Executing Seamless Gradations in Charcoal/Pastel (e.g., LoD Gradation Blocks)

Gradation Development

First, take a moment to determine the 'value range and rate of change’ of the gradation to be executed. How light or dark are the values to be? Is it a fast or slow transition from light to dark? Being sure about these factors at the onset will move you one step closer to confident execution.

Next, establish the boundaries for the gradation along with any reference lines that may indicate a major disparity or change in value. Shown here by the line labeled A, this line will serve just as any we would use in our early drawings to indicate a major light and shadow divide. Take special note of this line during this exercise as this labeled boundary will also serve to illustrate the way we use ‘anticipation’ to create some very successful gradations.

In the same manner that we begin to add value within the majority of our tonal-drawing endeavors, here we begin by carefully massing in our darkest value. Even though we have decided to keep our shadow the darkest value possible with our soft charcoal pencil, we will still build it up carefully so as to avoid any adverse effects to the paper’s surface.

For most dry media endeavors, our artists will use a ‘pendulum dynamic’ of application. This means that lighter strokes dispensing materials on the crests of the tooth will precede slightly heavier pressure pass that pushes material from the crests to the troughs. This dynamic tends to preserve the tooth of the paper for a longer period, especially with harder materials, and allows for a more effective layering of materials.

Using very heavy pressure right off the bat will potentially burnish or flatten down a good deal of the paper’s tooth or surface texture. It is this tooth that will allow us to build up multiple layers of charcoal if needed. In some cases, when we know that an area will truly be the darkest dark, we may use heavy pressure right from the ‘get-go’ and establish it rather quickly–but for the purposes of keeping our options open we would recommend the “safer” route here…and this means preserving our paper’s tooth as much as possible.

As value continues to be added and pressure is slowly increased, our application strokes continuously change direction. These variations will keep our values developing evenly and helps to facilitate to a polished finish. As you will see, no blending tools --other than the pencils themselves-- will be used to achieve our rendered result. Varied stroke direction and careful pressure control are all you really need to produce a pristine finish.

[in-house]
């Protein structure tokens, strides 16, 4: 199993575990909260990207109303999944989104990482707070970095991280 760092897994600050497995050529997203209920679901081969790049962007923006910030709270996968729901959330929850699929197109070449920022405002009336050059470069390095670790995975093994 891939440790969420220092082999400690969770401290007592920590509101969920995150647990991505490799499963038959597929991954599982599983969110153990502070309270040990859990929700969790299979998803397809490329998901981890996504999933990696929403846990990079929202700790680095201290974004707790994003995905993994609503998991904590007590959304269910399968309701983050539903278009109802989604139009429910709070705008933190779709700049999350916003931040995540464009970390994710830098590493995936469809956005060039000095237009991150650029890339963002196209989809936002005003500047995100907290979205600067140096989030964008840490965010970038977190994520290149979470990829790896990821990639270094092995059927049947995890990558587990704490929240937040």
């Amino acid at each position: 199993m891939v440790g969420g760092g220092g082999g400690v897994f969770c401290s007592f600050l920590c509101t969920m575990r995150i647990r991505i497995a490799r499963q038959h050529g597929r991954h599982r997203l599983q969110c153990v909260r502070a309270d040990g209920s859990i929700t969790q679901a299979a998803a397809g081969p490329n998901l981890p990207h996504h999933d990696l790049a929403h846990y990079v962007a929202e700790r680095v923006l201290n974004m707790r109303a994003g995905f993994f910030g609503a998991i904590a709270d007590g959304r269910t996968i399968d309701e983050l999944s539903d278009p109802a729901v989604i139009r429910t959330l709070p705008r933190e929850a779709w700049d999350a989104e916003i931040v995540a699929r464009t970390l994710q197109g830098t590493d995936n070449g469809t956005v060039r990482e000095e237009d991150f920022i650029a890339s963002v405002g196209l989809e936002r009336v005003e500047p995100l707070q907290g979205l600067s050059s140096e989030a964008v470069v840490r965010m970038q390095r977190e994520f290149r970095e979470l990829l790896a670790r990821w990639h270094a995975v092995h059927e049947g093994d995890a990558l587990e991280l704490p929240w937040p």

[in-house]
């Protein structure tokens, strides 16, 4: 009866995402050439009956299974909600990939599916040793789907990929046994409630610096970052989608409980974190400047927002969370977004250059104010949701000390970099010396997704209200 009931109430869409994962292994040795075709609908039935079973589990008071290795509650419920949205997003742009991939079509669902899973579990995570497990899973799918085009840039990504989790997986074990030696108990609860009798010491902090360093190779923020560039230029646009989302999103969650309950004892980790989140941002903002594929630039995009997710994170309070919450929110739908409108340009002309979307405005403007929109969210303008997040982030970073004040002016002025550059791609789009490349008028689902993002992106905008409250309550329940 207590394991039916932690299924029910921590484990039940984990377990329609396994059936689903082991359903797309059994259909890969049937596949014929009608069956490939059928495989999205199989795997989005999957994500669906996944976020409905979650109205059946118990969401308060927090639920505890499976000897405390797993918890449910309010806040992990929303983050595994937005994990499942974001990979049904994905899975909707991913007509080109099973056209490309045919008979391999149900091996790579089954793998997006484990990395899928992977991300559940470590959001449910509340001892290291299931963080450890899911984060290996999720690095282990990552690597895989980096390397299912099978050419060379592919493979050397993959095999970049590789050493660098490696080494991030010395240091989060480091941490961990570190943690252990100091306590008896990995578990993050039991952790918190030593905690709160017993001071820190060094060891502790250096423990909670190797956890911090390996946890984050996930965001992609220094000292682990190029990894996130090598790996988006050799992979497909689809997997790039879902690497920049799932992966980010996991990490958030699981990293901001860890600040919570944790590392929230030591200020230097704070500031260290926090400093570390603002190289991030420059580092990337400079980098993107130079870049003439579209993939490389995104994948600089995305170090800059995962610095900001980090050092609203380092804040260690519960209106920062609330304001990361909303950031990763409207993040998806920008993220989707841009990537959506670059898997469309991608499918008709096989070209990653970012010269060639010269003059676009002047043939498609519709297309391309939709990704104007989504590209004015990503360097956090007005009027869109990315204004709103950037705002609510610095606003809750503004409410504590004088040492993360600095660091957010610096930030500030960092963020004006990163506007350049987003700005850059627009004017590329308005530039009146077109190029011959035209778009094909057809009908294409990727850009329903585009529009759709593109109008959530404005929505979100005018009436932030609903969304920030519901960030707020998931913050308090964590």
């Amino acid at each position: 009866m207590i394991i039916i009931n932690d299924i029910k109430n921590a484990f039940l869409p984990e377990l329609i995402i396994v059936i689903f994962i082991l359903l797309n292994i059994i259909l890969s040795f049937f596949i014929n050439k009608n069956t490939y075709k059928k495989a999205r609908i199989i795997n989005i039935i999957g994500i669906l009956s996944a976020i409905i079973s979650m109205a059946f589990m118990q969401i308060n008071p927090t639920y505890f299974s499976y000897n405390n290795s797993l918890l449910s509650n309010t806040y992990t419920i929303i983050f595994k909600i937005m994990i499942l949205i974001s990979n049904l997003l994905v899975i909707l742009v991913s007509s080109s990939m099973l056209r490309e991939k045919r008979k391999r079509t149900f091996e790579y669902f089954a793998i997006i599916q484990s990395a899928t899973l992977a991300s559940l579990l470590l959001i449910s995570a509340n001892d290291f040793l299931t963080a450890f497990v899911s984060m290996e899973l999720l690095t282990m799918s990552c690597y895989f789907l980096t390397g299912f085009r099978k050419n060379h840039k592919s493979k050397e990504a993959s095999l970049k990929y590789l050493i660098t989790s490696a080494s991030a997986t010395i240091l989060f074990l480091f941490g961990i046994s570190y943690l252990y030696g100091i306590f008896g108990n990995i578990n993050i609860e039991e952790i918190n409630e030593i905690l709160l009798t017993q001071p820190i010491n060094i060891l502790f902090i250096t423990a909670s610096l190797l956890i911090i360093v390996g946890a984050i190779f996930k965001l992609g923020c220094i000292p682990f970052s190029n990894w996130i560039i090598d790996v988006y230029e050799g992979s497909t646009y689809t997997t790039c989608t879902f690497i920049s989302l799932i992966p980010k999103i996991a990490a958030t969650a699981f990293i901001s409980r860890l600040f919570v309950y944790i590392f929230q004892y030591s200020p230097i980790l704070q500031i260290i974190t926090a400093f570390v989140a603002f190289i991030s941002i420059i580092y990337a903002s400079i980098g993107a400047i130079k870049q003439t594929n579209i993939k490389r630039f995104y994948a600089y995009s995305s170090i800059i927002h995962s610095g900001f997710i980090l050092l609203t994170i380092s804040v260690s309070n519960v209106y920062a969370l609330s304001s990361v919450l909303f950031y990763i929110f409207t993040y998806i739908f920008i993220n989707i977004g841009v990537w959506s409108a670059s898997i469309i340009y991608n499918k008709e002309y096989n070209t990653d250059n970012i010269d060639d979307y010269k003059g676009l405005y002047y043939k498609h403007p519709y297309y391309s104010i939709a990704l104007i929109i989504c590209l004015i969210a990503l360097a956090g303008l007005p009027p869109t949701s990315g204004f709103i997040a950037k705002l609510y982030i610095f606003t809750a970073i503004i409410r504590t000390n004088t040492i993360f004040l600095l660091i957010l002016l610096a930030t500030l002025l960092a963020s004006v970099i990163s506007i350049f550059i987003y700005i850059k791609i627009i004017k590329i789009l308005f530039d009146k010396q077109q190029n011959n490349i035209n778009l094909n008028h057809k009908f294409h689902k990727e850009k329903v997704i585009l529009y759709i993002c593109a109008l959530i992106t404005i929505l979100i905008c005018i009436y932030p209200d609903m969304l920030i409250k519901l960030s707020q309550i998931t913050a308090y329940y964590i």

A key element for our successful merge of light and dark in this manner is anticipation. Our shadow value is intentionally tapered past the shadow line (still seen by the letter A). This is in anticipation of the white to be added. The tapering of charcoal will mix with the addition of white pastel to create our basic gradation. In this approach, slower, more gradual gradations, will have a longer tapering of early shadow values, while faster rate of change gradations may start shorter… and remember, a crucial component for tapered application is indeed pressure control.

This graphic shows how opaque gradations of value will require tapers to pass the light/dark boundary line in both directions. Many novices will taper far too early, leaving a significant material deficit that often adversely affects the perceived evolution of value. Adequate tapers will avoid this deficit and yield a uniformly opaque result.

White pastel is added next with the same care taken to build up slowly (the pendulum dynamic is highly effective here). Once again, this care to minimize damage to the tooth of the paper gives us much more room to add subsequent layers. Do not forget to continue to vary the direction of your strokes for an even application.

Next, the white pastel is carefully tapered into the previously added charcoal. Pressure is reduced our main light-dark separation, but still tapers a bit beyond it. Again, longer tapers in both directions will yield a slower gradation while shorter ones will yield quicker.

Here are a few close-up images of the above gradation:

Gradation Development

At this point, alternating layers of black charcoal and the white pastel refine the gradation. With each application we taper less and less until the major light and dark separation occurs at our predetermined shadow line. We are constantly correcting the gradation’s jumps, skips or inconsistent patches of value with each alternating layer. Continued practice with controlling your pressure will make developing the gradation evenly much easier.

The level of ‘finish’ you are able to achieve will increase with your experience. Another aspect to consider is that the majority of our refinement layers are done with light pressure and large strokes. The finished result should be a successful gradation of light to dark that meets your intended range and rate.

Gradation Block #12 Close-up


Hi anthony,

I am having my students follow your exercises. I did these a long time ago and have painted samples of spheres, ball etc. Do you think, if I get the time, I should have these examples myself to show my students? Here I go again…I hate repeats but may be worth it:) Your thoughts?

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Absolutely! The more examples that the students could see from multiple sources—the more confident they will become that it is possible for them to do it. :slight_smile:


Think I found an answer! :sweat_smile::+1:

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Awesome Bert! This is the one I was talking about.